This ultimately and undoubtedly has resulted in longer response times by several minutes for the residents of Yorba Linda from just one year ago, all simply because of their refusal to contact us for assistance, nor the other agencies demanding of OCFA to use the system as was intended. When lack of oxygen to the brain for more than four minutes occurs, this can result in brain damage. So when we say minutes count, they do and when anyone, regardless of title, rank or authority plays games with people’s lives, they should be held accountable for such actions or reevaluate the oaths that they took as first responders in protecting people.”

Elected officials in neighboring cities should carefully consider what’s happened in Placentia. According to evidence gathered so far, they have saved money, they have improved service, and in response, neighboring fire departments have incurred increased costs and endangered lives as a consequence of their resistance to Placentia’s innovations. Given these successes, elected officials not only near Placentia but throughout California should carefully consider what’s happened in Placentia.

In evaluating how Placentia’s model might be emulated in other cities and counties in California, local elected officials should recognize there are two very distinct avenues of innovation. One involves exchanging defined benefit pensions for 401K plans, which is a significant source of savings. When Placentia took their firefighters out of CalPERS, the union controlled state legislature responded by passing AB 2967, which forbids agencies from exempting employees from CalPERS contracts. But that law does not take effect until January 2021, and it may be possible that CalPERS client agencies can preserve their rights to opt out of CalPERS in the future if, before December 31, 2020, they submit a notice to CalPERS that they intend at some point in the future to provide services using new classes of city employees.

The significance of this should not be understated, because it isn’t just fire departments that could be affected. The CalPERS system, along with most of California’s state and local government employee pension plans, continues to increase its required annual contributions from employers. But if these employers preserve their right to eventually reclassify city employees out of the CalPERS system, from firefighters to sanitation workers, there is a chance they could avoid being financially swamped in the future. On the other hand, statewide, systemic reforms to California’s public employee pensions is still a possibility. But meanwhile, local governments should have their attorneys investigate the fine print in AB 2967. Simply sending a letter to CalPERS by 12/31 might save millions in the future.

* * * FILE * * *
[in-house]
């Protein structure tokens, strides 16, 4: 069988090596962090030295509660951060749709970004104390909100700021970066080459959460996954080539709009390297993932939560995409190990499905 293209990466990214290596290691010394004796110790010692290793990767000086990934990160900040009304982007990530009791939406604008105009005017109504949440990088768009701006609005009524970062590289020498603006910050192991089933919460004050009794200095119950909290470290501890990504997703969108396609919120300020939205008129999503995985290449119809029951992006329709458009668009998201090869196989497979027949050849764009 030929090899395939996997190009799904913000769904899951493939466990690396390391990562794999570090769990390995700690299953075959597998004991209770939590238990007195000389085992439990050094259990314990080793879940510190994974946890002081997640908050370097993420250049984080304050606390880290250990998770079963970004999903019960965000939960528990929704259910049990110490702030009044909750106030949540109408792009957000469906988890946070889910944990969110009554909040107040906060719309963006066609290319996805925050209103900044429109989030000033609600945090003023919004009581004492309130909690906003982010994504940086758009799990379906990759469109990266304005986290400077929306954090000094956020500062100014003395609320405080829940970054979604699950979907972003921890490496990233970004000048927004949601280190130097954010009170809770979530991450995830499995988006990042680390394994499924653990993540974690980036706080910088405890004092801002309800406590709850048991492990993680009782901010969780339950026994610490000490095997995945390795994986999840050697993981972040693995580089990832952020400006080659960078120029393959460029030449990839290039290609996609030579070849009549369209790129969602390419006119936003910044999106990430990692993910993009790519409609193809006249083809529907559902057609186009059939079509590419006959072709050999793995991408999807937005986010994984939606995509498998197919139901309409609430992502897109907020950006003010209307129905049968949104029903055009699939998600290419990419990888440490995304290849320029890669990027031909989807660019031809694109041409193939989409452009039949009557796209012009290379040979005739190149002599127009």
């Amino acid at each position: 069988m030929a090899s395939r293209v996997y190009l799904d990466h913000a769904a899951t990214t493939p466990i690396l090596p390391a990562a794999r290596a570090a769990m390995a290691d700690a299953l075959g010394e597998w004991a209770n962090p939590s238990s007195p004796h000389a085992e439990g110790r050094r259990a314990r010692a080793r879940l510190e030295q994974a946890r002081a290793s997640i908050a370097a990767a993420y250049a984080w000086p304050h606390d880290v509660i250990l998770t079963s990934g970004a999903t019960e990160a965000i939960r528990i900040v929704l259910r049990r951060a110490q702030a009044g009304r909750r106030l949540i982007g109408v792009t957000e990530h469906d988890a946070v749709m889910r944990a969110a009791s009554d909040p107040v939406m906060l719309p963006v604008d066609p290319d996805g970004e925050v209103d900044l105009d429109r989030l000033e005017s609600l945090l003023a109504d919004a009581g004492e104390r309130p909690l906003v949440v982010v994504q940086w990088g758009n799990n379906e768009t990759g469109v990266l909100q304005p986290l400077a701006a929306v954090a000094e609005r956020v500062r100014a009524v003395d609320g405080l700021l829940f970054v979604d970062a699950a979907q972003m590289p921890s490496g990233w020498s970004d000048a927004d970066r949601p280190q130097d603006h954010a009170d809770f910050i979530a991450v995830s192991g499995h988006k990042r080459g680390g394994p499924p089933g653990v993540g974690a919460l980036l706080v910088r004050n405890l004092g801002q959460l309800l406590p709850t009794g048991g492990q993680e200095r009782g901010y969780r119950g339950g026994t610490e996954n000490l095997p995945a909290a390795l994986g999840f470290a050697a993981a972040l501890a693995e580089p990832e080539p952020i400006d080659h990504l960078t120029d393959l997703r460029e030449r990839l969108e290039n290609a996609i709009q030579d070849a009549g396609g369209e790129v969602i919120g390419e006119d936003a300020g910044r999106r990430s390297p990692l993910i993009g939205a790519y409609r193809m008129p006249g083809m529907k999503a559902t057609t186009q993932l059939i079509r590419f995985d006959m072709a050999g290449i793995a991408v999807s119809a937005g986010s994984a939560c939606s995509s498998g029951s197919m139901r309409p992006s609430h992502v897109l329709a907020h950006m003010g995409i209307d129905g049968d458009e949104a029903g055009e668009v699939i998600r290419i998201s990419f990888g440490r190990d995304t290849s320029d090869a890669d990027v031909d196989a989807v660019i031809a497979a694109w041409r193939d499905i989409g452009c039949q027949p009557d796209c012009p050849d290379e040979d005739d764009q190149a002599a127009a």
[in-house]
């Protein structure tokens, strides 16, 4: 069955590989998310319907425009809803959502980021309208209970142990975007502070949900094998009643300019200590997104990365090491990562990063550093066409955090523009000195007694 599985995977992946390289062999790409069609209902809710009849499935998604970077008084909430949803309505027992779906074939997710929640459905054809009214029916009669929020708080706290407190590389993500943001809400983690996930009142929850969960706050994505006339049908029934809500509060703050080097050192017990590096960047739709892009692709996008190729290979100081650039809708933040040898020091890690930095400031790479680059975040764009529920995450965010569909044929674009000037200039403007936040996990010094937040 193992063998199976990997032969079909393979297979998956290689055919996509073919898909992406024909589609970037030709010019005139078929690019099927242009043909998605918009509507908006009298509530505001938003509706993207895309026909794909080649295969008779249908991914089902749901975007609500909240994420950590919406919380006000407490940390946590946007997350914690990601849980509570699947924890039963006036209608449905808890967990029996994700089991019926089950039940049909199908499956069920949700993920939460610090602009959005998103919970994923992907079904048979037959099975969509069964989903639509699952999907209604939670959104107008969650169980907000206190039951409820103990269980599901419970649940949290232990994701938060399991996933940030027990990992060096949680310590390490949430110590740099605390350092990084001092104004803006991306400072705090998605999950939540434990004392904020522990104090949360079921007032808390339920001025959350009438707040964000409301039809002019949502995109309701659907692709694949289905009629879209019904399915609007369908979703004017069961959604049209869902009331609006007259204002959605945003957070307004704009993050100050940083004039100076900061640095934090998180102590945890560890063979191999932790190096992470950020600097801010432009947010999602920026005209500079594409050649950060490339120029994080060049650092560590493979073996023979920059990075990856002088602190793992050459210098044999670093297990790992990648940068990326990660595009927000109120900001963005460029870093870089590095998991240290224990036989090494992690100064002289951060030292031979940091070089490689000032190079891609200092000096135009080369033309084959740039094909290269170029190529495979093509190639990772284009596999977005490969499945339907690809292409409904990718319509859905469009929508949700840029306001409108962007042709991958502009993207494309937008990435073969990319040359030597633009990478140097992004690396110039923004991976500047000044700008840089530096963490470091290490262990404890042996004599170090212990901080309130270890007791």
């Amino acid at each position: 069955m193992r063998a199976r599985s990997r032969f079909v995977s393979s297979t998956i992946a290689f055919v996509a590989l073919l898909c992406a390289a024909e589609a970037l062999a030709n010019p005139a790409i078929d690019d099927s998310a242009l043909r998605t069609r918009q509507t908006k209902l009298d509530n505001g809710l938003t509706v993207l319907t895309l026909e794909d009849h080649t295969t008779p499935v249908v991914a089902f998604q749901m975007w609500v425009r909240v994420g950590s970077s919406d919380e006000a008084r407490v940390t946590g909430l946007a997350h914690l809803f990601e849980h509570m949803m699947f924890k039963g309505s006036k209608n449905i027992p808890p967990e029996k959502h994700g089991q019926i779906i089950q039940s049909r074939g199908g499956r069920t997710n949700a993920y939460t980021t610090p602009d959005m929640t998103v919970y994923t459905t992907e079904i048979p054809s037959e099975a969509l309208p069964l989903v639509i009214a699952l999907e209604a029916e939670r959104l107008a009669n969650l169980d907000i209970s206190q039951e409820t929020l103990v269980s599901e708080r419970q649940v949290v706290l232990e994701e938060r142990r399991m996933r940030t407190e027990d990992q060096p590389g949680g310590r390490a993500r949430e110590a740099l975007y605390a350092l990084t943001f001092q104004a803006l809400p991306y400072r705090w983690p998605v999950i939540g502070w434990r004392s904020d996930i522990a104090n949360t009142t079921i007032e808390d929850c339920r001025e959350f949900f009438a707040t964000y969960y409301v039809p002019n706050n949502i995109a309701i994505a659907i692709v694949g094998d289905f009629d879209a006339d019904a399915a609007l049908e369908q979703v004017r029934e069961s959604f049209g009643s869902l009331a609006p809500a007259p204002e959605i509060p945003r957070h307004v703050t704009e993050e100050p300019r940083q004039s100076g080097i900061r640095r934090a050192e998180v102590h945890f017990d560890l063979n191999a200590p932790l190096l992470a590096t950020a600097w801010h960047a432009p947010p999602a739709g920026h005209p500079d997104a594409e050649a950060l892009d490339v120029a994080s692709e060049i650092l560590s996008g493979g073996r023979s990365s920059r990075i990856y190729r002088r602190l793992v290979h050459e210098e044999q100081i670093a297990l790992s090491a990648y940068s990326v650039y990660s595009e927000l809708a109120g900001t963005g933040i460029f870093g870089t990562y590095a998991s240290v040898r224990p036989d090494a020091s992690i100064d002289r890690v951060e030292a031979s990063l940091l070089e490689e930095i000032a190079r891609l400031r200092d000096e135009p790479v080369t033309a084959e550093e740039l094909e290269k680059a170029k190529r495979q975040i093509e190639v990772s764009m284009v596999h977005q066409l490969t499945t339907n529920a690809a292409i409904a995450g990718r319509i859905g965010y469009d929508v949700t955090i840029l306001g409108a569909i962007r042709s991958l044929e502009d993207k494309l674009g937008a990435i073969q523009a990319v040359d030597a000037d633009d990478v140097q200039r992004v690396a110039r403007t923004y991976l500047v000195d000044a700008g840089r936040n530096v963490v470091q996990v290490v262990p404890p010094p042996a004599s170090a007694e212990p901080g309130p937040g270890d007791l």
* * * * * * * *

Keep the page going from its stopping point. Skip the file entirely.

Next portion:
Regardless of whether or not cities and counties can get their pension costs under control, however, they must recognize the many additional innovations that saved money while improving the quality of service for Placentia’s new fire department. In a three part report published by the California Policy Center earlier this year (part onepart twopart three), Placentia’s many operational changes are described in more detail. To summarize two of the highlights, by using a contract ambulance service and by getting overtime costs under control with part-time and volunteer firefighters, Placentia has logged savings comparable to those savings realized by opting out of CalPERS.

In this time when government officials and vocal activists continually remind us all of the opportunity that the COVID-19 pandemic offers for a complete societal “reset,” it is interesting to wonder why such grand reset plans aren’t being extended to the rules and procedures and operational models that govern the public sector.

California’s firefighters, along with all public servants in California, are urged to look at innovations such as what Placentia has done, and recognize that these paradigm shifts are being attempted in the interests of all of California’s citizens, during difficult times. They should use their considerable political clout to offer mutual aid in support of this process.

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9 thoughts on “Placentia’s Independent Fire Department Saves Millions and Improves Service

  1. This is great. An example of an independent fire department model that works and could be copied by all. Not only puts a dent in the sickening waste of money one typically sees but increases efficiency, response times, and all the rest of it. If only such a model WOULD be copied by all.

  2. My still in his 40’s brother-in-law is a fire captain and makes the following here in SoCal: